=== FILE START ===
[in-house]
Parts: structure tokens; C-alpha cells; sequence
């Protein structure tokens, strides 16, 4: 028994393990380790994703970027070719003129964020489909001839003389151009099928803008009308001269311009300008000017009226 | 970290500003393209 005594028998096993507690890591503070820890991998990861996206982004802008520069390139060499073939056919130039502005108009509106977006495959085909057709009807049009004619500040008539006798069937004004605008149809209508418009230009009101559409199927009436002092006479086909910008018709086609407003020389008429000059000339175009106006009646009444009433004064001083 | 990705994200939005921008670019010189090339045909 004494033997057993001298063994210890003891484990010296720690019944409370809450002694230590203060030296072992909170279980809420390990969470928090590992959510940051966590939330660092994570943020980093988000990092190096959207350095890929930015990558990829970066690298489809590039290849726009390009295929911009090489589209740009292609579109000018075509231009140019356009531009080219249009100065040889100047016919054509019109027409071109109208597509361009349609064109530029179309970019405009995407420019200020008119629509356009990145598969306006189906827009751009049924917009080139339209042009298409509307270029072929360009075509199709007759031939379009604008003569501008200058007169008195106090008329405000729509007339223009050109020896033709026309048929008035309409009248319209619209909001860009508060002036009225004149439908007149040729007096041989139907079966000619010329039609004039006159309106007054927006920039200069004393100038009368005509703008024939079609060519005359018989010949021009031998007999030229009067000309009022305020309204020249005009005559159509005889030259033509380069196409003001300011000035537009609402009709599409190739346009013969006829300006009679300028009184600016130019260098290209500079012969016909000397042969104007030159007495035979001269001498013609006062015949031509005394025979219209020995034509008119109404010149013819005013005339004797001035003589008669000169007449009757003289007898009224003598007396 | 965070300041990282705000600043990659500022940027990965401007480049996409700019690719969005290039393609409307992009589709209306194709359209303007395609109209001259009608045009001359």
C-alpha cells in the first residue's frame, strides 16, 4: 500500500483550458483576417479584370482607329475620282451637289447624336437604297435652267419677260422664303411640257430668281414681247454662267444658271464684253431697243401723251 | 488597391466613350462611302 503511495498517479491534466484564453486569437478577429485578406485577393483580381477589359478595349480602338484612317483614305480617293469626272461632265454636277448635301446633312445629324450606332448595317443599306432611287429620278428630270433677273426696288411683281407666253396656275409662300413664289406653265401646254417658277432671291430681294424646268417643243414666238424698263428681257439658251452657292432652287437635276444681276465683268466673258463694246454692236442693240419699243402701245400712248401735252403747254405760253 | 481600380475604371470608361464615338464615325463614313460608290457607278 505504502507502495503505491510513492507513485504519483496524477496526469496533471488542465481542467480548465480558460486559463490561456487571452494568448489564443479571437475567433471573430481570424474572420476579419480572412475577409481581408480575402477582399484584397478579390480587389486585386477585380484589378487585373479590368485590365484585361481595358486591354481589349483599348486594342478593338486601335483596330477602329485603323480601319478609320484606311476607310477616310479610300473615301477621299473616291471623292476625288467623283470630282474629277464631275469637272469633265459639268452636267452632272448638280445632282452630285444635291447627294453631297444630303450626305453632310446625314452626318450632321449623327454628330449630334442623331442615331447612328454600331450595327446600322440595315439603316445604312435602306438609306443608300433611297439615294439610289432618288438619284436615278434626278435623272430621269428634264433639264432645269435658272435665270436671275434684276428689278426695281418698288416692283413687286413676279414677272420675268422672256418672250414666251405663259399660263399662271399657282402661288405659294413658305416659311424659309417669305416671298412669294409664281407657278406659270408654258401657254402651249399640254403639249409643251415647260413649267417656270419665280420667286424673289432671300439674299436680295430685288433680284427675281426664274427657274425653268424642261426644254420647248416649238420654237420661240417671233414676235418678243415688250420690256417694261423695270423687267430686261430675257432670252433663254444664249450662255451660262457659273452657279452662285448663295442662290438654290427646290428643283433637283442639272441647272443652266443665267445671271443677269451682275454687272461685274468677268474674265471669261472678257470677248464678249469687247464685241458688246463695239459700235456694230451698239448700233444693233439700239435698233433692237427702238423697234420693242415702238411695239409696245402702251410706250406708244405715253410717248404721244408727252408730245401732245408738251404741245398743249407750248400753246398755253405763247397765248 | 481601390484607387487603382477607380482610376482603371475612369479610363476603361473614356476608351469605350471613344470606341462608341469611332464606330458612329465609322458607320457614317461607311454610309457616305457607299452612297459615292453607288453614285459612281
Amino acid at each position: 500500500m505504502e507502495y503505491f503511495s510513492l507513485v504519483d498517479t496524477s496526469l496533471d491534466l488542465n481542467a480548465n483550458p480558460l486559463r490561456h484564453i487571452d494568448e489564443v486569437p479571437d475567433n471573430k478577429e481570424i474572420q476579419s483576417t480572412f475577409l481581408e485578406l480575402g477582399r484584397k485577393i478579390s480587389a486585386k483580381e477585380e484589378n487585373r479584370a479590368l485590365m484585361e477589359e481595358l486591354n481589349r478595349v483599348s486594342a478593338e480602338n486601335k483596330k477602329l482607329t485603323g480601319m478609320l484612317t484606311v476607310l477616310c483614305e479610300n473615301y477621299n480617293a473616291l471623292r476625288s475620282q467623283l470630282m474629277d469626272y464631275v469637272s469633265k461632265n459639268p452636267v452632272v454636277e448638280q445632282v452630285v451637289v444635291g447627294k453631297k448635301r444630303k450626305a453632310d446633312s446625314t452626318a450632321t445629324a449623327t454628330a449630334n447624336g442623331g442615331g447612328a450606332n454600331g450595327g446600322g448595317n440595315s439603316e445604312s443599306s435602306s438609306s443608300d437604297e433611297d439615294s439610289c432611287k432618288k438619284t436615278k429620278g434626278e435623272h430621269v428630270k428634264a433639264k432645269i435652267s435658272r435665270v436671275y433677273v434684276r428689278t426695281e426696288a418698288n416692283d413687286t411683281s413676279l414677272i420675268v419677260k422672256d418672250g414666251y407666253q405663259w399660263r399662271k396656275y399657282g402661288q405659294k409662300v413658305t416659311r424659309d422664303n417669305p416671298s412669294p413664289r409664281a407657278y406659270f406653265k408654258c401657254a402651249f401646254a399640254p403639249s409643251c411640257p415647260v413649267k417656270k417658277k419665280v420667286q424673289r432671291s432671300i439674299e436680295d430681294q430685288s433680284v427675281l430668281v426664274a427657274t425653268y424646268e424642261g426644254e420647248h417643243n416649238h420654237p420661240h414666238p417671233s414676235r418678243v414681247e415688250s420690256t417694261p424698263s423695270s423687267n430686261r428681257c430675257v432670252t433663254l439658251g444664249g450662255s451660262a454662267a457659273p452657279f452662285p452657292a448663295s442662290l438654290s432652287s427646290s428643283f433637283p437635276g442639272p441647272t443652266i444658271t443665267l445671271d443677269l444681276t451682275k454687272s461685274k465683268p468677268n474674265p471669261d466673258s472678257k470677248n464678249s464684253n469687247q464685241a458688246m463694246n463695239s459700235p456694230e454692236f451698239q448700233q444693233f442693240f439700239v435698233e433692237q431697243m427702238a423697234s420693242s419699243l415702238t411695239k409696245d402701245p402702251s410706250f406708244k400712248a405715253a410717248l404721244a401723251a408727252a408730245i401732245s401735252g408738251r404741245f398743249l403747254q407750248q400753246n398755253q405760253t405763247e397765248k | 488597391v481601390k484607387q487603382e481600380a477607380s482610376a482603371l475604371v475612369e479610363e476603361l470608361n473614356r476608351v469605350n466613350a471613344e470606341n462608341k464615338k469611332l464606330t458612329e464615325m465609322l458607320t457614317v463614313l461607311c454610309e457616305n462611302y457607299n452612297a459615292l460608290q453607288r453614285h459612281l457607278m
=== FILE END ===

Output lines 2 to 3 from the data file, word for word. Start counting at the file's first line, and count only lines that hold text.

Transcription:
Parts: structure tokens; C-alpha cells; sequence
């Protein structure tokens, strides 16, 4: 028994393990380790994703970027070719003129964020489909001839003389151009099928803008009308001269311009300008000017009226 | 970290500003393209 005594028998096993507690890591503070820890991998990861996206982004802008520069390139060499073939056919130039502005108009509106977006495959085909057709009807049009004619500040008539006798069937004004605008149809209508418009230009009101559409199927009436002092006479086909910008018709086609407003020389008429000059000339175009106006009646009444009433004064001083 | 990705994200939005921008670019010189090339045909 004494033997057993001298063994210890003891484990010296720690019944409370809450002694230590203060030296072992909170279980809420390990969470928090590992959510940051966590939330660092994570943020980093988000990092190096959207350095890929930015990558990829970066690298489809590039290849726009390009295929911009090489589209740009292609579109000018075509231009140019356009531009080219249009100065040889100047016919054509019109027409071109109208597509361009349609064109530029179309970019405009995407420019200020008119629509356009990145598969306006189906827009751009049924917009080139339209042009298409509307270029072929360009075509199709007759031939379009604008003569501008200058007169008195106090008329405000729509007339223009050109020896033709026309048929008035309409009248319209619209909001860009508060002036009225004149439908007149040729007096041989139907079966000619010329039609004039006159309106007054927006920039200069004393100038009368005509703008024939079609060519005359018989010949021009031998007999030229009067000309009022305020309204020249005009005559159509005889030259033509380069196409003001300011000035537009609402009709599409190739346009013969006829300006009679300028009184600016130019260098290209500079012969016909000397042969104007030159007495035979001269001498013609006062015949031509005394025979219209020995034509008119109404010149013819005013005339004797001035003589008669000169007449009757003289007898009224003598007396 | 965070300041990282705000600043990659500022940027990965401007480049996409700019690719969005290039393609409307992009589709209306194709359209303007395609109209001259009608045009001359």